The following table illustrates the thematic structure as found in the Thracesian Theme, circa 902–936.

Name No. of personnel No. of subordinate units Officer in command
Thema 9 600 4 Tourmai Strategos
Tourma 2 400 6 Droungoi Tourmarches
Droungos 400 2 Banda Droungarios
Bandon 200 2 Kentarchiai Komes
Kentarchia 100 10 Kontoubernia Kentarches/Hekatontarches
50 5 Kontoubernia Pentekontarches
Kontoubernion 10 1 "Vanguard" + 1 "Rear Guard" Dekarchos
"Vanguard" 5 n/a Pentarches
"Rear Guard" 4 n/a Tetrarches

The Imperial tagmata

Further information: tagma (military)

The tagmata (τάγματα, "regiments") were the professional standing army of the Empire, formed by Emperor Constantine V after the suppression of a major revolt in the Opsician Theme in 741–743. Anxious to safeguard his throne from the frequent revolts of the thematic armies, Constantine reformed the old guard units of Constantinople into the new tagmata regiments, which were meant to provide the emperor with a core of professional and loyal troops.[26] They were typically headquartered in or around Constantinople, although in later ages they sent detachments to the provinces. The tagmata were exclusively heavy cavalry units and formed the core of the imperial army on campaign, augmented by the provincial levies of thematic troops who were more concerned with local defense.

The four main tagmata were:

  • the Scholai (Gr. Σχολαί, "the Schools"), the most senior unit, the direct successor of the imperial guards established by Constantine the Great.
  • the Exkoubitoi or Exkoubitores (Lat. Excubiti, Gr. Ἐξκούβιτοι, "the Sentinels"), established by Leo I.
  • the Arithmos (Gr. Ἀριθμός, "Number") or Vigla (Gr. Βίγλα, from the Latin word for "Watch"), promoted from thematic troops by the Empress Eirene in the 780s, but of far older ancestry, as the archaic names of its ranks indicate.[27] By the reign of Nicephorus I (802–11) the Vigla had become a permanent part of the tagmata with responsibility for guarding the Sacred Palace and the Hippodrome in Constantinople.[28] The regiment performed special duties on campaign, including guarding the imperial camp, relaying the Emperor's orders, and guarding prisoners of war.[29]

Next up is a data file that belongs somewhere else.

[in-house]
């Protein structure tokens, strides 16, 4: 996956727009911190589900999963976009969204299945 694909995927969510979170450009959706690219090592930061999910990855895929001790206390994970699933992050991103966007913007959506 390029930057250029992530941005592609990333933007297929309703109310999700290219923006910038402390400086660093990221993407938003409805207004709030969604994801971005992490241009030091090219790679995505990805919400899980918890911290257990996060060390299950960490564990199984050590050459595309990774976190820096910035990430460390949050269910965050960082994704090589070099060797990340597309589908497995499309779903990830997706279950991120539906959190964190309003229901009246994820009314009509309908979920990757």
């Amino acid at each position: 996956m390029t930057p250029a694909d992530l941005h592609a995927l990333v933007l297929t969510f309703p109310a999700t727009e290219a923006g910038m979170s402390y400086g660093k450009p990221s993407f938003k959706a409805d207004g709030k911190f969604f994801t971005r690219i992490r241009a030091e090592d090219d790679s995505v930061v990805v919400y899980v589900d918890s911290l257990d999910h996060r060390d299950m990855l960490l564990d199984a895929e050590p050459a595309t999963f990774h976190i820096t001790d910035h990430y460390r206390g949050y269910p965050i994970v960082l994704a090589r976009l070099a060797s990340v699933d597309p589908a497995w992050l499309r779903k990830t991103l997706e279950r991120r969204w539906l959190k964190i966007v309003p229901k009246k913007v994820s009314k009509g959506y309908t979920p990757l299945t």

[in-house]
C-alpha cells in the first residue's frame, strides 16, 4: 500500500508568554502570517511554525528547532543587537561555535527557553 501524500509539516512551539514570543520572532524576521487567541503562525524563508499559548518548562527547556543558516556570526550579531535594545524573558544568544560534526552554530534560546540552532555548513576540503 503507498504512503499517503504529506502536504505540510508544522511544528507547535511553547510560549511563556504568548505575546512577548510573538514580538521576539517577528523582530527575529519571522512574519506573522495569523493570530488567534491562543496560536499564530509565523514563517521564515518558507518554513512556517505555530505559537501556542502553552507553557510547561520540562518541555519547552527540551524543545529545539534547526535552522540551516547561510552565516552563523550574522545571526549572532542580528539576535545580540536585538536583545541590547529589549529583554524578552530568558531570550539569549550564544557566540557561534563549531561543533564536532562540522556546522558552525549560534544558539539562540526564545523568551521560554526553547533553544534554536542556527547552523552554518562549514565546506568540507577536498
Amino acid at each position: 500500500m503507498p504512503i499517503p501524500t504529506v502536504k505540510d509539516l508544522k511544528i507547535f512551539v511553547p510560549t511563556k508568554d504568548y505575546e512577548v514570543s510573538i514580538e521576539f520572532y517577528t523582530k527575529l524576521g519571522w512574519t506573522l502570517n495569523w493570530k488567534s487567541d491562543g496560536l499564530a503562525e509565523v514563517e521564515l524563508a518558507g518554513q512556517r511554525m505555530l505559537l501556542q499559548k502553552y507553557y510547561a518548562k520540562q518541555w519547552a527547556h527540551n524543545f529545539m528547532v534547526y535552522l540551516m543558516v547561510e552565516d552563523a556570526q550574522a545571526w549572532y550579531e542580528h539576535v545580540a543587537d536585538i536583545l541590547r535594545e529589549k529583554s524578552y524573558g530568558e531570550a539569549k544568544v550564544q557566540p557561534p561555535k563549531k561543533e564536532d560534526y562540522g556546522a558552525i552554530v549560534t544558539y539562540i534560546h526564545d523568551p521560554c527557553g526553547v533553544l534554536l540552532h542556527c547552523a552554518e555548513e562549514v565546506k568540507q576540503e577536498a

• the Hikanatoi (Gr. Ἱκανάτοι, "the Able Ones"), established by Emperor Nicephorus I in 810.[30]

There were also auxiliary tagmata, such as the Noumeroi (Gr. Νούμεροι), a garrison unit for Constantinople, which probably included the regiment "of the Walls" (Gr. τῶν Τειχέων, tōn Teicheōn), manning the Walls of Constantinople.,[30] and the Optimatoi (Gr. Ὀπτιμάτοι, "the Best"), a support unit responsible for the mules of the army's baggage train (the τοῦλδον, touldon).[31]

Treadgold estimates that between 773 and 899, the strength of the Schools, Excubitors, Watch and Hicanati was 16,000 cavalrymen, that of the Numera and Walls 4,000 infantry. The Optimates had 2,000 support troops until sometime after 840, when their strength was raised to 4,000. In circa 870, the Imperial Fleet Marines were founded, adding another 4,000, for a total active force of 28,000.[32]

There was also the Hetaireia (Gr. Ἑταιρεία, "Companions"), which comprised the various mercenary corps in Imperial service, subdivided in Greater, Middle and Lesser, each commanded by a Hetaireiarchēs recalling the royal Macedonian company of old.

In addition to these more or less stable units, any number of shorter-lived tagmata were formed as favoured units of various emperors. Michael II raised the Tessarakontarioi, a special marine unit, and John I Tzimiskes created a corps called the Athanatoi (Gr. Ἀθάνατοι, the "Immortals") after the old Persian unit.

The army during the Komnenian dynasty

Main article: Komnenian army

Establishment and successes

Emperor John II Komnenos became renowned for his superb generalship and conducted many successful sieges. Under his leadership, the Byzantine army reconquered substantial territories from the Turks.

At the beginning of the Komnenian period in 1081, the Byzantine Empire had been reduced to the smallest territorial extent in its history. Surrounded by enemies, and financially ruined by a long period of civil war, the empire's prospects had looked grim. Yet, through a combination of skill, determination and years of campaigning, Alexios I Komnenos, John II Komnenos and Manuel I Komnenos managed to restore the power of the Byzantine Empire by constructing a new army from the ground up.